Characteristics of the PHS PCa cases and controls are presented in Table 1. Figure 1 shows the relative positions and linkage disequilibrium (LD) across the five SEP15 SNPs. Genotype frequencies were similar across cases and controls (Table 2).
We observed no statistically significant associations under an additive model for the SEP15 SNPs with risk of PCa or aggressive PCa in the nested case-control analysis (Table 2). Under a recessive model, rs527281 was significantly associated with risk, although the very small number of individuals with the minor allele homozygote genotype led to wide confidence intervals [odds ratio, 6.34; 95% confidence interval (95% CI), 1.43-28.13]. However, survival analysis among PCa cases revealed that three of the SNPs were significantly associated with PCa mortality (Table 3). After testing the codominant model, for rs479341 and rs1407131 we observed what seemed to be a recessive association and therefore tested the recessive model; the less frequent homozygote genotype was associated with increased risk of PCa mortality [hazard ratios (HR) of 1.94 (95% CI, 1.15-3.25) and 2.85 (95% CI, 1.45-5.59), respectively]. SNP rs561104 also followed a recessive pattern; the AA homozygote of rs561104 showed an increase in the risk of mortality when compared with the reference of AG/GG (HR, 1.54; 95% CI, 1.12-2.11); additionally, there was a statistically significant trend for rs561104 with the codominant model (Ptrend = 0.02). SNP rs5859, previously identified as functional and in strong LD with rs479341, was associated with a nonsignificant increased risk of PCa-specific mortality (HR, 1.68; 95% CI, 0.91-3.11; P = 0.10).
Because the three significant markers were somewhat correlated (R2 0.10-0.59; Fig. 1), the significant associations of these three SNPs with PCa mortality may not be completely independent. When all three SNPs, modeled as recessive, are included in a model together, only rs561104 remained significantly associated with survival (P = 0.03); however, this SNP is the most common and has the smallest correlation with the other two SNPs. We considered that perhaps there were multiplicative effects, where having more than one risk allele (carried on a particular haplotype) may have been worse than only carrying one risk allele. Using the Haploview software (21), we found that only one haplotype carried the risk allele for rs1407131; this haplotype additionally carries the risk allele for rs479341 and rs561104 (ATACG). Therefore, individuals with two copies of each risk allele carry two copies of this haplotype. The frequency of this haplotype was similar in cases (13.9%) and controls (13.7%) and was unrelated to risk of incident PCa (data not shown). However, as was seen in the analysis for rs1407131, cases carrying two copies of the risk haplotype had a 3-fold increased risk of PCa-specific mortality compared with all other cases (HR, 3.07; 95% CI, 1.56-6.02). This result remained significant even after adjusting for Gleason score (HR, 2.60; 95% CI, 1.06-6.38) or clinical stage (HR, 2.09; 95% CI, 1.01-4.31). The three individual SNPs, rs561104, rs1407131, and rs479341, remained significant on their own after adjusting for clinical stage [HR, 1.44 (P = 0.03); HR, 1.80 (P = 0.04); HR, 2.08 (P = 0.05), respectively], but not for Gleason score [HR, 1.31 (P = 0.15); HR, 1.63 (P = 0.14); HR, 2.08 (P = 0.11), respectively].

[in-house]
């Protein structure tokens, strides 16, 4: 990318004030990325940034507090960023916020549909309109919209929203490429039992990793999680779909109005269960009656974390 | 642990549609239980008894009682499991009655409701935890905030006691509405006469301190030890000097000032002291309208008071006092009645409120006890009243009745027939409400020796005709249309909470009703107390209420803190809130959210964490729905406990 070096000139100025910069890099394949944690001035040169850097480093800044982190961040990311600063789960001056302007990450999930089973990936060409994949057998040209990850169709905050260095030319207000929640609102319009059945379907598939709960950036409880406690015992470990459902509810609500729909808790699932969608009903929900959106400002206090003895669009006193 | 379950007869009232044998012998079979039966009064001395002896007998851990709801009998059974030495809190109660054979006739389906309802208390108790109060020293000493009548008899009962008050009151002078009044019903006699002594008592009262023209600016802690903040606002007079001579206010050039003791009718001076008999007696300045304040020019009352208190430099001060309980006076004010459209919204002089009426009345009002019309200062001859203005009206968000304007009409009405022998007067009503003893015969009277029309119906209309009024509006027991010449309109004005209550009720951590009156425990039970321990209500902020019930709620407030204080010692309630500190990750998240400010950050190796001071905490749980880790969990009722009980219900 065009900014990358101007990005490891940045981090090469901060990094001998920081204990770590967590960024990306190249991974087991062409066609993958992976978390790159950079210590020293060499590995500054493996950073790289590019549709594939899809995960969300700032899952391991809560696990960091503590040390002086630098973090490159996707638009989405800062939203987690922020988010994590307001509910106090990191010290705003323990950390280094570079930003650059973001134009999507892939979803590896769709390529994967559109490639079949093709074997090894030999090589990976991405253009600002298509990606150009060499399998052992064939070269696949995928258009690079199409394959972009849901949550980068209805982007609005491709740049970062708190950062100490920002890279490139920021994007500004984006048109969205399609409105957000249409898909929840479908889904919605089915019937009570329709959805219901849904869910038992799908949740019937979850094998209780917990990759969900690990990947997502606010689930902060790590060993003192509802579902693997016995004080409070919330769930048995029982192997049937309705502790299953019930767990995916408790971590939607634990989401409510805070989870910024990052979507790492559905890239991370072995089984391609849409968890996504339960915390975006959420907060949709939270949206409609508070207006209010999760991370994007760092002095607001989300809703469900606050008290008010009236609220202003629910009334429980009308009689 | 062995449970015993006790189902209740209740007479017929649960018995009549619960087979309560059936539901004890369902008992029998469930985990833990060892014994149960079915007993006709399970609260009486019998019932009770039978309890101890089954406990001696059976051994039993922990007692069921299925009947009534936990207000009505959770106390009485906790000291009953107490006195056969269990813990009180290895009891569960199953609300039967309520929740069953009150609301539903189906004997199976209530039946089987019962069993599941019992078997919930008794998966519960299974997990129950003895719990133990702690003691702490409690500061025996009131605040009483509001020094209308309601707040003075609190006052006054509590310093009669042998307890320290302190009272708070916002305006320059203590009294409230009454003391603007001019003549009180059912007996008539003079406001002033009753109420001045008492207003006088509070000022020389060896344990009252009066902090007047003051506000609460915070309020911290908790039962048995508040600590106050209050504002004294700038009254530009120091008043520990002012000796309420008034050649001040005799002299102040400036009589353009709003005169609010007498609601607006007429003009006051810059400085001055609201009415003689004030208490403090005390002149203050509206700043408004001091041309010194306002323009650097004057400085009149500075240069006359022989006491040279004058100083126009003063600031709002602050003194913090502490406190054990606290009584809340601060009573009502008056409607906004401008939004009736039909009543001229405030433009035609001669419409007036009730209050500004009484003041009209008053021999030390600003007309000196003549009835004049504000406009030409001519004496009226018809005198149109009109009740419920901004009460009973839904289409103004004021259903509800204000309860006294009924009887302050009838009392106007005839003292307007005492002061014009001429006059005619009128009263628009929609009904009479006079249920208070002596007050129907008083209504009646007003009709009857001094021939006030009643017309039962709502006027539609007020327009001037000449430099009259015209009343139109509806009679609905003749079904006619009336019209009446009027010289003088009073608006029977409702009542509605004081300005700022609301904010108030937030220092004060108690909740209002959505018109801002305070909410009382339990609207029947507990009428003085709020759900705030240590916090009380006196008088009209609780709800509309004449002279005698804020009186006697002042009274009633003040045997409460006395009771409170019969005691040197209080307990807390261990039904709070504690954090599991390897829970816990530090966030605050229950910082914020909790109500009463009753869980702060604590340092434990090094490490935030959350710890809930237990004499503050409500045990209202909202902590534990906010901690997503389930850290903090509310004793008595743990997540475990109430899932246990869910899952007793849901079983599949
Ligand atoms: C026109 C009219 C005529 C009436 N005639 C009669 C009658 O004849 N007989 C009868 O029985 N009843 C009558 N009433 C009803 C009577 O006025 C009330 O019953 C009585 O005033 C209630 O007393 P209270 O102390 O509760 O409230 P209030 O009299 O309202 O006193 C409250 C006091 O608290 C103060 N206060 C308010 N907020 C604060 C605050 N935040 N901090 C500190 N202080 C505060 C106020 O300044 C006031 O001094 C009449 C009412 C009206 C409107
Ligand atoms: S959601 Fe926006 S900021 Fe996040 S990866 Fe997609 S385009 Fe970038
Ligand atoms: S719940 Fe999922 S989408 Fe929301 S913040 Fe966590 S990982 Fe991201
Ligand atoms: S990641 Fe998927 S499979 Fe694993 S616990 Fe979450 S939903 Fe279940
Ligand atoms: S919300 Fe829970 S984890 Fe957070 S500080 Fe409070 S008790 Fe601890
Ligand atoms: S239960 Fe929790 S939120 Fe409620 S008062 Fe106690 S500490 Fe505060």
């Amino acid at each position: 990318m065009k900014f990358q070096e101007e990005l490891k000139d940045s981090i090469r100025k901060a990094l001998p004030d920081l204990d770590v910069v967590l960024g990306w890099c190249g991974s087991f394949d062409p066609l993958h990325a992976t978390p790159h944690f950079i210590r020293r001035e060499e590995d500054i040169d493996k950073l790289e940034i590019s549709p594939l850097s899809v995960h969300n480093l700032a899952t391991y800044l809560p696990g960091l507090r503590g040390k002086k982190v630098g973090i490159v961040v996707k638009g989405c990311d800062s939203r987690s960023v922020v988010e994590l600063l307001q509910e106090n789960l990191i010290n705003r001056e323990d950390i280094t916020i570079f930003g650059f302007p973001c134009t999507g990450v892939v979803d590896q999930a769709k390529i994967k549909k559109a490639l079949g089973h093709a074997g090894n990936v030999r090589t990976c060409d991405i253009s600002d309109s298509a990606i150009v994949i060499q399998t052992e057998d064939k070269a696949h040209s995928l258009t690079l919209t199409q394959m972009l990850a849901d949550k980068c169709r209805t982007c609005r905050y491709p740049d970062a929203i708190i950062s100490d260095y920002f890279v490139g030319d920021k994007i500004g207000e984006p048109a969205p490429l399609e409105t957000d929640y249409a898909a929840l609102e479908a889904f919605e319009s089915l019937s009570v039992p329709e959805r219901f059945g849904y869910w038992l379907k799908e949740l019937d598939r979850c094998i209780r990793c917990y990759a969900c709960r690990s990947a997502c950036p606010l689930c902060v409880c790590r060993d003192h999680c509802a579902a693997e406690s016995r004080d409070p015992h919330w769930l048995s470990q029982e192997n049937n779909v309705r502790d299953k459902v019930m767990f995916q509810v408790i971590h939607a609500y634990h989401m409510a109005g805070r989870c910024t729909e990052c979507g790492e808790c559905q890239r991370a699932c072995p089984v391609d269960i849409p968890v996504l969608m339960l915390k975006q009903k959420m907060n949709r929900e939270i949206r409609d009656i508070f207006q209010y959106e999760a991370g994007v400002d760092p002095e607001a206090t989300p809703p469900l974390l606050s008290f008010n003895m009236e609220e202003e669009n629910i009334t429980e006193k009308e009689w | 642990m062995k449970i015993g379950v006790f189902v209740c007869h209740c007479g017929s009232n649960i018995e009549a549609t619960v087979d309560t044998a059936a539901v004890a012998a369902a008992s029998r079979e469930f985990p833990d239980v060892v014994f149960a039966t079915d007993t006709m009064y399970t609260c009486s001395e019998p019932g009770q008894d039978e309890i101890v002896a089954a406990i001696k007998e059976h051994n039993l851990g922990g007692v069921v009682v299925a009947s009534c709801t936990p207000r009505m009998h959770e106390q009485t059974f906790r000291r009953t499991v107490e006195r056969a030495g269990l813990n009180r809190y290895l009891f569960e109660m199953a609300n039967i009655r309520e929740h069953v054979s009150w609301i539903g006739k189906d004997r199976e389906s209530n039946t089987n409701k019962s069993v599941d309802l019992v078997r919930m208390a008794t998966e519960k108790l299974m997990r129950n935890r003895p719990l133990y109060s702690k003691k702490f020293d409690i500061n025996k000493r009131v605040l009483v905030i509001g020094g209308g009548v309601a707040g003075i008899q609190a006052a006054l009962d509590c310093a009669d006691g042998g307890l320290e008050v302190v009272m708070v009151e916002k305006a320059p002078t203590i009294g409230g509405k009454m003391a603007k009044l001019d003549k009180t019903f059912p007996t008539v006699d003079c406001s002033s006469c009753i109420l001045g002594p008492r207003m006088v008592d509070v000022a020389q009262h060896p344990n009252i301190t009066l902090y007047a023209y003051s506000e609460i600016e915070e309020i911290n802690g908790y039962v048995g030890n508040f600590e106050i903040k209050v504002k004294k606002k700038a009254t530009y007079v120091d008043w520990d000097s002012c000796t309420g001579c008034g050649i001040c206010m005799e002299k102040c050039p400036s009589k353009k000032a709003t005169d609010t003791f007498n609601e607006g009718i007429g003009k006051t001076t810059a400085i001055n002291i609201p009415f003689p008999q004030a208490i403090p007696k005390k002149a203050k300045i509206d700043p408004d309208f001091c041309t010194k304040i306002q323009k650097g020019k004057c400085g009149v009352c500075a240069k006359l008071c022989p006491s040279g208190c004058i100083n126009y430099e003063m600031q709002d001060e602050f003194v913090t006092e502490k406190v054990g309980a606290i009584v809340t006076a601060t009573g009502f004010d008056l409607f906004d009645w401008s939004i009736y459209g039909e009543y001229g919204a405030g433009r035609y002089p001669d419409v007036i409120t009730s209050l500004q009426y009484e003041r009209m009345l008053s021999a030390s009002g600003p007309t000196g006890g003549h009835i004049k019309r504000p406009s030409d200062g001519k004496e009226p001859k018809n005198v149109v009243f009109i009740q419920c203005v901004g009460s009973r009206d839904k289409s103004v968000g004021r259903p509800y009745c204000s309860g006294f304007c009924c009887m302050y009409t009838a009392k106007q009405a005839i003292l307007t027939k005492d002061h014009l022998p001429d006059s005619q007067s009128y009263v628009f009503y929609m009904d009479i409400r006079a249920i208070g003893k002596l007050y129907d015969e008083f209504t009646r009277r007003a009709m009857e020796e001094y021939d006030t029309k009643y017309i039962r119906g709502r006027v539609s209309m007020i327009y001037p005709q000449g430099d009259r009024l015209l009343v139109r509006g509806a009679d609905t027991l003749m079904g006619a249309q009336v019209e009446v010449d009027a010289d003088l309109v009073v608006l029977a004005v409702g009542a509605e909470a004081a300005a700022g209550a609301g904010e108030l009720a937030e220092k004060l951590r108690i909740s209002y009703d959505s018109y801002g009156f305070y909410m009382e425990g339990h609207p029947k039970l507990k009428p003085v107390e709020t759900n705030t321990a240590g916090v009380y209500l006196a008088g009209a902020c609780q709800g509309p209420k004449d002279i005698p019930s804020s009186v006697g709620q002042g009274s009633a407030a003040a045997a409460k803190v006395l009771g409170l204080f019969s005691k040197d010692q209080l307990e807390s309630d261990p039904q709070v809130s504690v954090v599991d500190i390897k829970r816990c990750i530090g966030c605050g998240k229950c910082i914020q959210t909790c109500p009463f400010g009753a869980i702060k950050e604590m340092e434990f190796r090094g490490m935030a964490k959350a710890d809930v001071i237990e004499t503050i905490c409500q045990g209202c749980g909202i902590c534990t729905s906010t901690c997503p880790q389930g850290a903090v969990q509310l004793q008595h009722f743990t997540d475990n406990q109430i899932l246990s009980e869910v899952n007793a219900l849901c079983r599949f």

SNPs in SEP15 could alter its function or expression, modifying the effect of selenium on PCa risk or progression. None of the five SNPs was significantly related to plasma selenium levels and there were no significant interactions between genotypes and selenium for risk (results not shown). Prediagnostic selenium levels were not independently associated with overall PCa survival (HR for extreme quartiles, 0.88; 95% CI, 0.54-1.41; P = 0.58). However, we found a significant interaction between rs561104 genotypes and quartiles of selenium levels for PCa-specific mortality (Pinteraction = 0.02). An inverse association with quartiles of selenium was apparent only among individuals carrying the minor G allele (HR, 0.82; 95% CI, 0.67-1.00; Ptrend = 0.05), whereas the beneficial association was completely absent in those with the homozygous variant AA genotype (HR, 1.08; 95% CI, 0.85-1.38; Ptrend = 0.53; Table 4).
We also created a variable for antioxidant score based on quartiles of selenium, lycopene, and α-tocopherol, as shown in our previous publication (8); the significance of the interaction of score with rs561104 was attenuated (Pinteraction = 0.14) compared with the interaction with selenium alone. When we excluded selenium from the score, no significant interaction between the antioxidant score categories and SNPs was observed for mortality (Pinteraction = 0.39), suggesting a selenium-specific effect of SEP15 on PCa mortality, rather than a general antioxidant effect.